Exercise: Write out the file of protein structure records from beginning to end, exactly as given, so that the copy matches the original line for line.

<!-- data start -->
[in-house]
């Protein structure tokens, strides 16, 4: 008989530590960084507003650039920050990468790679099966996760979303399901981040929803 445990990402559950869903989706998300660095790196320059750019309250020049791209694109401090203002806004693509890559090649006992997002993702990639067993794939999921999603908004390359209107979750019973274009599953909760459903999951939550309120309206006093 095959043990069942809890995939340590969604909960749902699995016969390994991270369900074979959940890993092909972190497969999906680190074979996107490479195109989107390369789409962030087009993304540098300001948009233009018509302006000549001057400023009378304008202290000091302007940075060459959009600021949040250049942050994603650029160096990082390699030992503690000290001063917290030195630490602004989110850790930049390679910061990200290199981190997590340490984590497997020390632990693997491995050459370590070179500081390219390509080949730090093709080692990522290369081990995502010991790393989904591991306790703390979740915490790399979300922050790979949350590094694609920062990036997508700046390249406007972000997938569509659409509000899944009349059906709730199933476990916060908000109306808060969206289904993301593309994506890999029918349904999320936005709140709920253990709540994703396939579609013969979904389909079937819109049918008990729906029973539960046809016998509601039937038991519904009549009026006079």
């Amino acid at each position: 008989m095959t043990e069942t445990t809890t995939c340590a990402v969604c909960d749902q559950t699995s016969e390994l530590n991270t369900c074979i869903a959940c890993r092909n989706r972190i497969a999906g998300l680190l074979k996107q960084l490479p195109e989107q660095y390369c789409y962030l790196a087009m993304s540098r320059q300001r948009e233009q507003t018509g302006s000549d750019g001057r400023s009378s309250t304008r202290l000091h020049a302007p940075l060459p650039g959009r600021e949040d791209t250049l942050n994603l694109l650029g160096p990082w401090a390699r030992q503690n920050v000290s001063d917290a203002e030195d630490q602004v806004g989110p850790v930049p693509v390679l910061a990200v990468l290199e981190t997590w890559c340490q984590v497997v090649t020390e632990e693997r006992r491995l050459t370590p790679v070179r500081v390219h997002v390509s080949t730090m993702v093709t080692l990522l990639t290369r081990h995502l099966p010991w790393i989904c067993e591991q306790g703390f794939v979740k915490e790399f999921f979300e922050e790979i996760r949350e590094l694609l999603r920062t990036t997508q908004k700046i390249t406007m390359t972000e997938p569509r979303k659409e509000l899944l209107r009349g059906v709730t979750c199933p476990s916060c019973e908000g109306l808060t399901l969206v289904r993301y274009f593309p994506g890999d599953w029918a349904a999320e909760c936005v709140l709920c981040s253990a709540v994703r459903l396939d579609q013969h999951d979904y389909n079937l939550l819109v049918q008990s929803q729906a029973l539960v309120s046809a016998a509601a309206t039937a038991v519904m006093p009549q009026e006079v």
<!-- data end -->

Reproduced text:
[in-house]
């Protein structure tokens, strides 16, 4: 008989530590960084507003650039920050990468790679099966996760979303399901981040929803 445990990402559950869903989706998300660095790196320059750019309250020049791209694109401090203002806004693509890559090649006992997002993702990639067993794939999921999603908004390359209107979750019973274009599953909760459903999951939550309120309206006093 095959043990069942809890995939340590969604909960749902699995016969390994991270369900074979959940890993092909972190497969999906680190074979996107490479195109989107390369789409962030087009993304540098300001948009233009018509302006000549001057400023009378304008202290000091302007940075060459959009600021949040250049942050994603650029160096990082390699030992503690000290001063917290030195630490602004989110850790930049390679910061990200290199981190997590340490984590497997020390632990693997491995050459370590070179500081390219390509080949730090093709080692990522290369081990995502010991790393989904591991306790703390979740915490790399979300922050790979949350590094694609920062990036997508700046390249406007972000997938569509659409509000899944009349059906709730199933476990916060908000109306808060969206289904993301593309994506890999029918349904999320936005709140709920253990709540994703396939579609013969979904389909079937819109049918008990729906029973539960046809016998509601039937038991519904009549009026006079």
């Amino acid at each position: 008989m095959t043990e069942t445990t809890t995939c340590a990402v969604c909960d749902q559950t699995s016969e390994l530590n991270t369900c074979i869903a959940c890993r092909n989706r972190i497969a999906g998300l680190l074979k996107q960084l490479p195109e989107q660095y390369c789409y962030l790196a087009m993304s540098r320059q300001r948009e233009q507003t018509g302006s000549d750019g001057r400023s009378s309250t304008r202290l000091h020049a302007p940075l060459p650039g959009r600021e949040d791209t250049l942050n994603l694109l650029g160096p990082w401090a390699r030992q503690n920050v000290s001063d917290a203002e030195d630490q602004v806004g989110p850790v930049p693509v390679l910061a990200v990468l290199e981190t997590w890559c340490q984590v497997v090649t020390e632990e693997r006992r491995l050459t370590p790679v070179r500081v390219h997002v390509s080949t730090m993702v093709t080692l990522l990639t290369r081990h995502l099966p010991w790393i989904c067993e591991q306790g703390f794939v979740k915490e790399f999921f979300e922050e790979i996760r949350e590094l694609l999603r920062t990036t997508q908004k700046i390249t406007m390359t972000e997938p569509r979303k659409e509000l899944l209107r009349g059906v709730t979750c199933p476990s916060c019973e908000g109306l808060t399901l969206v289904r993301y274009f593309p994506g890999d599953w029918a349904a999320e909760c936005v709140l709920c981040s253990a709540v994703r459903l396939d579609q013969h999951d979904y389909n079937l939550l819109v049918q008990s929803q729906a029973l539960v309120s046809a016998a509601a309206t039937a038991v519904m006093p009549q009026e006079v």